ASIA’S DAY: Japan’s Nikkei 225 index dropped 0.7 percent to 22,544.84 and South Korea’s Kospi edged 0.1 percent lower to 2,293.51. The Shanghai Composite index slipped 0.2 percent to 2,869.05 and Hong Kong’s Hang Seng index lost 0.3 percent to 28,733.13. Australia’s S&P ASX 200 gave up 0.4 percent to 6,278.40. Shares gained in Indonesia but were lower in Taiwan and Singapore.
TECH STOCK LOSSES: Technology stocks led a slide in U.S. stocks on Friday, adding to the market’s losses from another tech-driven sell-off a day earlier. On Friday, Twitter announced that its monthly users declined in the second quarter, causing its stock to plummet 20.5 percent to $34.12. It was the company’s second-biggest loss since going public in 2013. Snap, the company behind the Snapchat messaging app, slid 4 percent to $12.83. Facebook shares gave up 0.8 percent to $174.89 a day after the social media giant led a slide in technology stocks that snapped the S&P 500′s three-day winning streak. Amazon.com bucked the trend, adding 0.5 percent to $1,817.27 after the online retailer reported its biggest profit ever as its advertising and cloud computing businesses kept growing.
U.S. ECONOMIC GROWTH: The U.S. economy accelerated last quarter at an annual rate of 4.1 percent, its best showing since 2014, the Commerce Department said Friday. Consumers spent tax-cut money, businesses stepped up investment and exporters rushed to ship their goods ahead of retaliatory tariffs. President Donald Trump was thrilled with what he called an “amazing” growth rate and said it wasn’t “a one-time shot.” But most economists disagree and say the pace of growth in the April-June quarter won’t last. Friday also marked the end of the busiest stretch of the second-quarter earnings season, with roughly a third of companies in the S&P 500 reporting results. Most companies delivered better-than-expected results and favorable outlooks. That has reinforced the underlying perception in the financial markets that the U.S. economy is performing strongly and that the Federal Reserve could raise interest rates this week.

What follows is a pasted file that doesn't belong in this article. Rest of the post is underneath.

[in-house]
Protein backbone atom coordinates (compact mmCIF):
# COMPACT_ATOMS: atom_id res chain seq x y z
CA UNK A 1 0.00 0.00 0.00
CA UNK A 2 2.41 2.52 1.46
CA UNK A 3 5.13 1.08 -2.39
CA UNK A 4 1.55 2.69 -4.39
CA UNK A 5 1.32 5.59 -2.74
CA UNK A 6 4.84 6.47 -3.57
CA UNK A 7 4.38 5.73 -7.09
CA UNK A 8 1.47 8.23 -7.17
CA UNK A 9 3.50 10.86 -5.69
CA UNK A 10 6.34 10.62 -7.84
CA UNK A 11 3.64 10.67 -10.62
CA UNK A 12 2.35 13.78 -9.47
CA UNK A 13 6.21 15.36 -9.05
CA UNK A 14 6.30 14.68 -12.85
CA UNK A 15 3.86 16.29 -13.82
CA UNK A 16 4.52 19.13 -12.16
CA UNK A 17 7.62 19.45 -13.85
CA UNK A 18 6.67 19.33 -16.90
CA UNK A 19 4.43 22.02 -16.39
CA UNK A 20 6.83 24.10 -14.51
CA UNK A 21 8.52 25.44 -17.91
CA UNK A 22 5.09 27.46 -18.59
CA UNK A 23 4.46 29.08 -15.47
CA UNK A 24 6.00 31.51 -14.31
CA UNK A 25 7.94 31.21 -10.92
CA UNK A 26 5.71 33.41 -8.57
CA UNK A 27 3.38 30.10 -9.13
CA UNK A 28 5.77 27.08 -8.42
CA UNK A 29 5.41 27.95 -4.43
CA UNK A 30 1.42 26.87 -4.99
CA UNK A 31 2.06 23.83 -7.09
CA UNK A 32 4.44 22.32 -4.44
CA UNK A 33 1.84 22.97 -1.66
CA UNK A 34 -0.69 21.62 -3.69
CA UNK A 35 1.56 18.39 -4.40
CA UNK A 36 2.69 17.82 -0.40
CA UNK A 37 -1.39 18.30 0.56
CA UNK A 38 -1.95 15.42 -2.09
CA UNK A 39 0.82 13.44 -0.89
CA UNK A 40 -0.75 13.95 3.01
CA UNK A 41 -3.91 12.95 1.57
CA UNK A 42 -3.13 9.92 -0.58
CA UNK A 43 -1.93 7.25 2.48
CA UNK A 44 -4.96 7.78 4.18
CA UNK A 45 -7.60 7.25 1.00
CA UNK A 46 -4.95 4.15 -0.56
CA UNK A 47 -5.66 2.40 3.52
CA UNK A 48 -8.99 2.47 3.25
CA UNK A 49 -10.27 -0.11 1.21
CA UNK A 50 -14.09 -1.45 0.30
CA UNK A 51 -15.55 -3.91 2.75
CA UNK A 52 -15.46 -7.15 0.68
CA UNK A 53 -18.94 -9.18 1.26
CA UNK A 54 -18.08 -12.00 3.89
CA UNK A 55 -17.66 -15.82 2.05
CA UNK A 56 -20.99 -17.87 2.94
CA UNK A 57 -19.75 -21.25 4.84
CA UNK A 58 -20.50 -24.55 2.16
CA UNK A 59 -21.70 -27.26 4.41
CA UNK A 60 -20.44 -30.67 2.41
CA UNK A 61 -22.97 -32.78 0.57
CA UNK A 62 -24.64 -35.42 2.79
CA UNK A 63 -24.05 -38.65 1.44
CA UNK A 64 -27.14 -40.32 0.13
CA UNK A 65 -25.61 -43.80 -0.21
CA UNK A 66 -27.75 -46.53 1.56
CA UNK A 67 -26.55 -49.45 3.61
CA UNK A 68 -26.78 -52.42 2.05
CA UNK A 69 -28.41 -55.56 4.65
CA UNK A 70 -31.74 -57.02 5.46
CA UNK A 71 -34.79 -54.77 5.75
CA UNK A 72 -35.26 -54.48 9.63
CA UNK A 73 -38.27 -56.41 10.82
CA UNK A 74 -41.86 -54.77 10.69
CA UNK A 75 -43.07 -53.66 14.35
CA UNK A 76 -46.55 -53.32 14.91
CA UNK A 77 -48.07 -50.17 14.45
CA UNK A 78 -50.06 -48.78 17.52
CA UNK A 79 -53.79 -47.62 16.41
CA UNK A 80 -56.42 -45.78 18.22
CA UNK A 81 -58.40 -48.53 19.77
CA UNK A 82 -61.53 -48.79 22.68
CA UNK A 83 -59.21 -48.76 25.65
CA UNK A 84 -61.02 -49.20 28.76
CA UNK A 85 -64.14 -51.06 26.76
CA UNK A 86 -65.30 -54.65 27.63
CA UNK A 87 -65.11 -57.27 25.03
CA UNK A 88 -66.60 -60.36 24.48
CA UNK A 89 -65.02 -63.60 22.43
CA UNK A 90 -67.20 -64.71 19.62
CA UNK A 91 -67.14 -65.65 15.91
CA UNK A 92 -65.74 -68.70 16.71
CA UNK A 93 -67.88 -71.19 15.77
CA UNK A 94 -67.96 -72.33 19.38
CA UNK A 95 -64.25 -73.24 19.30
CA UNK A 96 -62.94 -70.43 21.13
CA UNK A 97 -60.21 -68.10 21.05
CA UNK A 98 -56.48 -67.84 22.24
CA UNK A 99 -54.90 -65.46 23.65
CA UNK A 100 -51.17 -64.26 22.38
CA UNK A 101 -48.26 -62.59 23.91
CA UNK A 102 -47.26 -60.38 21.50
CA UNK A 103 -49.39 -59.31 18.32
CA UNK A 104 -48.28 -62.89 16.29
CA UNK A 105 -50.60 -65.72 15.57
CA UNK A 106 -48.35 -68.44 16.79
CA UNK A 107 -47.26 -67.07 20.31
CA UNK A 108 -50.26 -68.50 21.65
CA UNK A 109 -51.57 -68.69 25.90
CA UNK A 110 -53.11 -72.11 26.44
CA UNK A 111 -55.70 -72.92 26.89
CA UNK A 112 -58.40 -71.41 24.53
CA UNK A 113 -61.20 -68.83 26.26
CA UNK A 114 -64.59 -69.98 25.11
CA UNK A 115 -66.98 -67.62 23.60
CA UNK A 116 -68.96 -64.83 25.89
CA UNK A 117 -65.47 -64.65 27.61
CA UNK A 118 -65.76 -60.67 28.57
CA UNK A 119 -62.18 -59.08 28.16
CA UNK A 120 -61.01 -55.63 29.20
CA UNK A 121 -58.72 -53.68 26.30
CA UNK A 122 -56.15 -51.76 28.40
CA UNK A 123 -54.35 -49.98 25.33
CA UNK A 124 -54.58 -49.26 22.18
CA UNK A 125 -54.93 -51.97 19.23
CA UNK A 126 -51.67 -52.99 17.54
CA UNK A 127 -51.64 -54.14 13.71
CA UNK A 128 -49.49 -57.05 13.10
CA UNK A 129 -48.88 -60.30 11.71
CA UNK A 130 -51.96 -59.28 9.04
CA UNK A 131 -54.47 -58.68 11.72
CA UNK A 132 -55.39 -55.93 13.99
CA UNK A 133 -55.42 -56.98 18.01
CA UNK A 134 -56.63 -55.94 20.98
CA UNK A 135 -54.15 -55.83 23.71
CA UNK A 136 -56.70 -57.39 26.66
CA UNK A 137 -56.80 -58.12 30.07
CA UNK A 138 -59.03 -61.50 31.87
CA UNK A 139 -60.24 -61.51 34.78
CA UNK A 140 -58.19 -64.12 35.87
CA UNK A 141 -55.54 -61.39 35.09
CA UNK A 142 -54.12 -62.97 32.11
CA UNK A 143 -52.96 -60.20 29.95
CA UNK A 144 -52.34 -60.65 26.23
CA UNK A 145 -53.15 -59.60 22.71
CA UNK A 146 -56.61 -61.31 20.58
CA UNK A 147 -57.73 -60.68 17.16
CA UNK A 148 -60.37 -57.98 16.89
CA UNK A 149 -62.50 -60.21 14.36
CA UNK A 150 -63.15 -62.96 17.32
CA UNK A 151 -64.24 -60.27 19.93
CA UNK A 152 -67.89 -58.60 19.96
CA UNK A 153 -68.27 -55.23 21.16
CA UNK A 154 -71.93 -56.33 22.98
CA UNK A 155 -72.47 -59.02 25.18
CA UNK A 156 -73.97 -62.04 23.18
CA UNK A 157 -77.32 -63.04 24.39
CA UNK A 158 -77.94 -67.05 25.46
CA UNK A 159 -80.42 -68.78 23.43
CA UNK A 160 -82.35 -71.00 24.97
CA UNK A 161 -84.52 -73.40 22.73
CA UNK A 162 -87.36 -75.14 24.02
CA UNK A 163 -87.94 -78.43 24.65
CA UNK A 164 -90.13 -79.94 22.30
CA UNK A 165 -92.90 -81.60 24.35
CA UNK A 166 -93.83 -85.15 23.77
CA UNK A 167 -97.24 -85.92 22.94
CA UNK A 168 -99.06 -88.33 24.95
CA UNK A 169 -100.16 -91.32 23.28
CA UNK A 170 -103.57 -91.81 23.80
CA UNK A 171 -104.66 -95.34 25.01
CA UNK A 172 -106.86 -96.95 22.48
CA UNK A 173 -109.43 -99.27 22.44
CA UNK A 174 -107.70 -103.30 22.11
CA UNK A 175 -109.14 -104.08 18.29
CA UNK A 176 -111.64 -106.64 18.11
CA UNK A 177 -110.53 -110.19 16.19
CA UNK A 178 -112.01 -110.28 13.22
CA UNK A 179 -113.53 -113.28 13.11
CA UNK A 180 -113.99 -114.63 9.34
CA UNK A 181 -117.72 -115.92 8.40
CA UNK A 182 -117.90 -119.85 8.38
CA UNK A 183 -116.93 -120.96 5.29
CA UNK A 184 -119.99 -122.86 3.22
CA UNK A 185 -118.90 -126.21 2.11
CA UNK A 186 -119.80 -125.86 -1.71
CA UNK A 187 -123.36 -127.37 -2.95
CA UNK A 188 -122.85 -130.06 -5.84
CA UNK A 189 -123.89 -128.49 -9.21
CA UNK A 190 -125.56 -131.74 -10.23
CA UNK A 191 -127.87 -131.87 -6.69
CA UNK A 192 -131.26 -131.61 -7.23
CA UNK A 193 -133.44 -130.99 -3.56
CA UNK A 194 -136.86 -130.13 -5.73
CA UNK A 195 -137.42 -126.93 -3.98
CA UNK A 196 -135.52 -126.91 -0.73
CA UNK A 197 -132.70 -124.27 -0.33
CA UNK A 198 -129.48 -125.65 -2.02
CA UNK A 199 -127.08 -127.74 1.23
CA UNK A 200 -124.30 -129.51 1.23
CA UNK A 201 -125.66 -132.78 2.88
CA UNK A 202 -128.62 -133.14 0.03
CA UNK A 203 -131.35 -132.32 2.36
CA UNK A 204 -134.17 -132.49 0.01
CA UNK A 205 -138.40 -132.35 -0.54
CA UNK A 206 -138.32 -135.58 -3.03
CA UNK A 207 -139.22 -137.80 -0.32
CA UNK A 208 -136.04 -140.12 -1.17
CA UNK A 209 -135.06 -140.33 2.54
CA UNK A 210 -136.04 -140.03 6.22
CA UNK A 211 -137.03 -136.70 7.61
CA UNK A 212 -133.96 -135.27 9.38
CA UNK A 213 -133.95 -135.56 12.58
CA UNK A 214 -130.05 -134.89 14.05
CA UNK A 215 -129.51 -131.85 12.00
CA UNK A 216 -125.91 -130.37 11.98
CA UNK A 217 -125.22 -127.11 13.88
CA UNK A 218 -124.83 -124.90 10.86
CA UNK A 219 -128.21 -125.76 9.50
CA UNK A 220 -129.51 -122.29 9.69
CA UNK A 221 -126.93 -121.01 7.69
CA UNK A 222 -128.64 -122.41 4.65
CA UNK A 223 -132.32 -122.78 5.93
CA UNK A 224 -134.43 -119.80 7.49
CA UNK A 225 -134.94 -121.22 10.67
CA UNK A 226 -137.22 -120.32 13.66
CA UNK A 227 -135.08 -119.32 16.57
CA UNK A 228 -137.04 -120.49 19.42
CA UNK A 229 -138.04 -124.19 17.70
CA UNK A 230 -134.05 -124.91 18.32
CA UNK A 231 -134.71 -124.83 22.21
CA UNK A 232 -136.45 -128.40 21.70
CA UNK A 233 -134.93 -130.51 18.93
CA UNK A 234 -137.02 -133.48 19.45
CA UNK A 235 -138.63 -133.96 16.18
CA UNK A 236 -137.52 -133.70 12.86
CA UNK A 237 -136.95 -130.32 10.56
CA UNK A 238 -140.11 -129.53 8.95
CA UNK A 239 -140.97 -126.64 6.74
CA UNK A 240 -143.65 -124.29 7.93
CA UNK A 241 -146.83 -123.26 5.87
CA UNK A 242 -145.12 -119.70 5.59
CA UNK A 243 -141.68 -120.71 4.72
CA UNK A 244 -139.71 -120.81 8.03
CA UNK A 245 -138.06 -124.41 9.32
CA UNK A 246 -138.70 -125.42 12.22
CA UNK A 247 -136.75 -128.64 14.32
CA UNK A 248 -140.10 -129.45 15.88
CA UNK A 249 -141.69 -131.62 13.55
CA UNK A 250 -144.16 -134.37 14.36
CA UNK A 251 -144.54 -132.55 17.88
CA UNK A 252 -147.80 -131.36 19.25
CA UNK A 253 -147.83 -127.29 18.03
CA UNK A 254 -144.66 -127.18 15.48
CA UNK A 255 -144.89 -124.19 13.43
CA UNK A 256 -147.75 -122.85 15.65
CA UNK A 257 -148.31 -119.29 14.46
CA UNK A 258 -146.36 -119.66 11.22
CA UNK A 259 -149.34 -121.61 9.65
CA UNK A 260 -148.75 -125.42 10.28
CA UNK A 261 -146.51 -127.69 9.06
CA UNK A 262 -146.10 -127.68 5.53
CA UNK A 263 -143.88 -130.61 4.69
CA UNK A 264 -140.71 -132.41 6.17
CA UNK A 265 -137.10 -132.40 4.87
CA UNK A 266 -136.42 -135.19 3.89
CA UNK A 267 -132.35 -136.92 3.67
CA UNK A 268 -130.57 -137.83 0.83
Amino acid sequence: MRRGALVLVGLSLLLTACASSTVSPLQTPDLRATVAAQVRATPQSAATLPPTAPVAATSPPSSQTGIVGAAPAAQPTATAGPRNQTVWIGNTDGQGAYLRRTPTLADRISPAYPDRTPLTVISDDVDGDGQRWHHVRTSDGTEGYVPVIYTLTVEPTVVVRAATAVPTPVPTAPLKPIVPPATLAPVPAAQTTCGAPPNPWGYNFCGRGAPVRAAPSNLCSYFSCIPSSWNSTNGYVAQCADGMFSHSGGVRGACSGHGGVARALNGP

ANALYST’S VIEWPOINT: “The (Chinese) renminbi is weak, reflecting the wider trend despite Trump and (European Commission President Jean-Claude) Juncker slapping each other on the back” and agreeing to hold off on new tariffs, said Vishnu Varathan, head of economics and strategy at Mizuho Bank. “Investors are realizing that the main trade risks lie between the U.S. and China,” he added. The renminbi, or yuan, has been skidding since February, mostly because of slower economic growth in China and rising interest rates in the U.S.
BOJ MEETING: Traders are looking out for the Bank of Japan’s statement on monetary policy due Tuesday. Financing costs will rise if the bank decides to steepen the yield curve. This is markedly different from yields turning higher on their own. In that case, bonds will drop and investors will be driven toward equities.
ENERGY: Benchmark U.S. crude rose 77 cents to $69.46 per barrel in electronic trading on the New York Mercantile Exchange. It lost 92 cents to settle at $68.69 per barrel on Friday. Brent crude, used to price international oils, added 36 cents to $75.12.
CURRENCIES: The dollar increased to 111.08 yen from 111.00 yen on Friday. The euro rose to $1.1678 from $1.1656.
Investing.com – Here are the top five things you need to know in financial markets on Monday, July 30:
1. Dollar Dips At Start Of Busy Week For Central Banks, Data
The U.S. dollar was a shade lower against its peers, as market participants awaited key central bank meetings this week that could set the near-term course for currencies.
Central banks in focus include the Bank of Japan, which ends a two-day meeting on Tuesday, and the Federal Reserve, which concludes its policy meeting on Wednesday. The Bank of England also makes a policy decision on Thursday.